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Medical care of the returning veteran

Michael J Roy, MD, MPH
Jeremy G Perkins, COL, MD, FACP
Section Editor
Mark D Aronson, MD
Deputy Editor
Daniel J Sullivan, MD, MPH


The nature of war-related injuries has changed considerably over time. Preventive measures, ranging from improved infection control to protective gear, have been effective in reducing military morbidity and mortality [1,2]. In addition, the rapidity of evacuation and access to higher-quality care have markedly improved survival rates for battle injuries. Clinicians caring for the new generation of combat veterans from wars in Afghanistan and Iraq need to be prepared for a different distribution of injuries than from prior wars. As an example, it is more common to see survivors of traumatic brain injury (TBI) and amputees who have lost multiple limbs (as the torso is often spared by body armor).

Despite the evolution of war-related injuries over time, there are three aspects of injuries that have not changed for the returning veteran. First, while non-combat injuries (eg, infections, gastrointestinal illness, and musculoskeletal problems not related to battle) have decreased dramatically in recent conflicts, they invariably outnumber combat-related injuries [3]. Second, the psychological effects of war are greater in number and duration than the physical effects over the long-term. Third, complaints in veterans presenting for care after deployment tend to be similar in distribution and frequency to those in the general primary care population [4]. Although the overall medical care of the returning veteran may be similar to that of the general population, there are certain issues (eg, TBI, psychological sequelae, readjustment to society following deployment) that are of particular relevance to veterans.

This topic will provide an overview of medical conditions commonly encountered in returning veterans, with a particular emphasis on United States veterans returning from Afghanistan and Iraq. Specific medical conditions associated with combat are discussed in further detail elsewhere. (See "Posttraumatic stress disorder in adults: Epidemiology, pathophysiology, clinical manifestations, course, assessment, and diagnosis" and "Unipolar depression in adults: Assessment and diagnosis" and "Generalized anxiety disorder in adults: Epidemiology, pathogenesis, clinical manifestations, course, assessment, and diagnosis" and "Traumatic brain injury: Epidemiology, classification, and pathophysiology".)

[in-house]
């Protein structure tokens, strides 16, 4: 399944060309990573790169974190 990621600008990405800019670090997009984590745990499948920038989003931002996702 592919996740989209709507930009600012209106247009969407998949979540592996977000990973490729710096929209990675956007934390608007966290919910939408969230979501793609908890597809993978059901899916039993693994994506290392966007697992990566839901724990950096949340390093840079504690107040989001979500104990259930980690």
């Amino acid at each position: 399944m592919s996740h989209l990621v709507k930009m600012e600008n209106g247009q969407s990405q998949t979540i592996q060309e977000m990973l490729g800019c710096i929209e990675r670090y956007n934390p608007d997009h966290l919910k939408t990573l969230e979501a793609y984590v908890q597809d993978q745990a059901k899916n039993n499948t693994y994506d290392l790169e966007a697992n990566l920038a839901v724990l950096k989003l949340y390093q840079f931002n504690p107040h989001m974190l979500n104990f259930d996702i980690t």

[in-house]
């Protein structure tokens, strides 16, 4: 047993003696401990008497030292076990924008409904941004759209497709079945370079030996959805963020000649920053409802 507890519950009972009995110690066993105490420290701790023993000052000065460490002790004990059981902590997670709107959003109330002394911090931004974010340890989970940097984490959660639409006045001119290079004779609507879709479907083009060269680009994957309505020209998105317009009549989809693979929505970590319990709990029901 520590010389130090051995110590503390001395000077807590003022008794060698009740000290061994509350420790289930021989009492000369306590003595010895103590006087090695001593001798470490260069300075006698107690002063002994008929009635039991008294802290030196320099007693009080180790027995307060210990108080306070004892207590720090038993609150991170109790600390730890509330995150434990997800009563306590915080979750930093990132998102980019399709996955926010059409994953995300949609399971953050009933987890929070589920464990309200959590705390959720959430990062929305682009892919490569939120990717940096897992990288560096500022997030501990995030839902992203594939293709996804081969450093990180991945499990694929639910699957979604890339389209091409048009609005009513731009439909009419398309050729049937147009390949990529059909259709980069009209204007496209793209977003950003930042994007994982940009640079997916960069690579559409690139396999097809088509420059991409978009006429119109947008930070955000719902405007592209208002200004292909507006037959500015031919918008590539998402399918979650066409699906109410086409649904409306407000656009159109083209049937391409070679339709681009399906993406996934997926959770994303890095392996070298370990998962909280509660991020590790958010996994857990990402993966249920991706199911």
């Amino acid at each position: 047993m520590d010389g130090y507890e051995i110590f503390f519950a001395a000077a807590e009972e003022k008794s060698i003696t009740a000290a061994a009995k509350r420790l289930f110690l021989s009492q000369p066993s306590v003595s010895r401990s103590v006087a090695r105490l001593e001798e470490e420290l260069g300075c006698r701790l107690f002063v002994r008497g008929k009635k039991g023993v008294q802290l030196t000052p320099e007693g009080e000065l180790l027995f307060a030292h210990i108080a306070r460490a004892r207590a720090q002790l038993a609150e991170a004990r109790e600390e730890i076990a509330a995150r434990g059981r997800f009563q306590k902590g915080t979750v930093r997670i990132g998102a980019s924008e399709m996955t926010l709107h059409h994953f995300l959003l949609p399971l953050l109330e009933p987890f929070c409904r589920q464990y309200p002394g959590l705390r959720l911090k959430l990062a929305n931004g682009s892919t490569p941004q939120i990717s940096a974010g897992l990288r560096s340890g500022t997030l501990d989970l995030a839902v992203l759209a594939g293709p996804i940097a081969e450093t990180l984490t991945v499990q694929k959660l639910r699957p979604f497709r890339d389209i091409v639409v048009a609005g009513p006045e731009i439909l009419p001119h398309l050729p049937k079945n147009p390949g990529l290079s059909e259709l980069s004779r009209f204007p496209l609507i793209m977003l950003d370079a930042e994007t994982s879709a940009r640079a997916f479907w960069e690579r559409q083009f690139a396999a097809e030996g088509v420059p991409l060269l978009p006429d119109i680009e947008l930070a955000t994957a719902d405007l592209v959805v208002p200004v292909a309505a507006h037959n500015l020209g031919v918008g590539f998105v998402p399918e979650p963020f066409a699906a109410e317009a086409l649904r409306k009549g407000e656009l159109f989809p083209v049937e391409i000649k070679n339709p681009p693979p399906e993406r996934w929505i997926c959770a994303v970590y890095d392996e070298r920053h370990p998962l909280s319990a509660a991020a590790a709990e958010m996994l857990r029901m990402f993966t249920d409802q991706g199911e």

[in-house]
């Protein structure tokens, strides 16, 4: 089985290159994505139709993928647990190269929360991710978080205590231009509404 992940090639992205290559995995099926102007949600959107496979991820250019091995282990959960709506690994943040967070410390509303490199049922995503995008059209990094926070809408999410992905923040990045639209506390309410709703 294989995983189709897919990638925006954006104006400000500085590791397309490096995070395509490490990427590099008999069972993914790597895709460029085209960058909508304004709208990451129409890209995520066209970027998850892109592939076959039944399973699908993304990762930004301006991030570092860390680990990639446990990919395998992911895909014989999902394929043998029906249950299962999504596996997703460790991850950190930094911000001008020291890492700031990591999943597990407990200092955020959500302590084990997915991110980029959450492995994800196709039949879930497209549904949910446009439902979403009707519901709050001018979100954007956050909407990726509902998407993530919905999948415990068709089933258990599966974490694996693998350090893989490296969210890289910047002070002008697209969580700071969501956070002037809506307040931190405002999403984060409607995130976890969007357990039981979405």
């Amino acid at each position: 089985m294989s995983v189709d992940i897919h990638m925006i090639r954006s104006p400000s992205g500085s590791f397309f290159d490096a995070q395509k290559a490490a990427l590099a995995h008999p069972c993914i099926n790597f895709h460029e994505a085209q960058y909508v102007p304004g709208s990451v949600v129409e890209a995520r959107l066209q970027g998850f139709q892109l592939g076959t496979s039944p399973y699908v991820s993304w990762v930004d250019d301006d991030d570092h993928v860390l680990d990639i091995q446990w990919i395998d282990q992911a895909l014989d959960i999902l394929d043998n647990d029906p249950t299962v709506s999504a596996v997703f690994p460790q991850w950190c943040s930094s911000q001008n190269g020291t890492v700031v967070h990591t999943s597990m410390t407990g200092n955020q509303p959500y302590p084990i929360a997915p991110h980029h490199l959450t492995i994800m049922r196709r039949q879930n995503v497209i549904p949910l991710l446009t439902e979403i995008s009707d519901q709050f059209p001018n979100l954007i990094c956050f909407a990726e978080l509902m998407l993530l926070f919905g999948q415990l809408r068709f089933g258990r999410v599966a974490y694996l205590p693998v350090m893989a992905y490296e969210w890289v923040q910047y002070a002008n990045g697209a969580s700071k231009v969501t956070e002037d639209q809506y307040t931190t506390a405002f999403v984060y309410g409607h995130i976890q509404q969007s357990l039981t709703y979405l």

The rate of combat-related fatalities has decreased over recent wars. This can be attributed to the use of tourniquets, modern body armor, rapid evacuation, early limb salvage, and improved hemostatic resuscitation practices [1,5,6]. Soldiers with combat injuries, which may have been fatal in previous conflicts, are arriving more rapidly to military treatment facilities in better physiologic condition and are able to receive higher levels of care.

There are clear differences between military and civilian trauma populations. Whereas blunt trauma, primarily due to motor vehicle accidents and falls, represents the most common injury among civilians in the United States, penetrating injuries are more common in combat casualties [7]. The most common causes of serious penetrating injuries in civilian trauma centers are stabbings and low-velocity gunshot wounds, whereas in the military they tend to be high-velocity gunshot wounds and high-energy explosive munitions including improvised explosive devices (IEDs), mortars, and rockets which can produce varied fragmentation, concussive blast, and thermal injuries [8].

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Literature review current through: Sep 2017. | This topic last updated: Sep 06, 2017.
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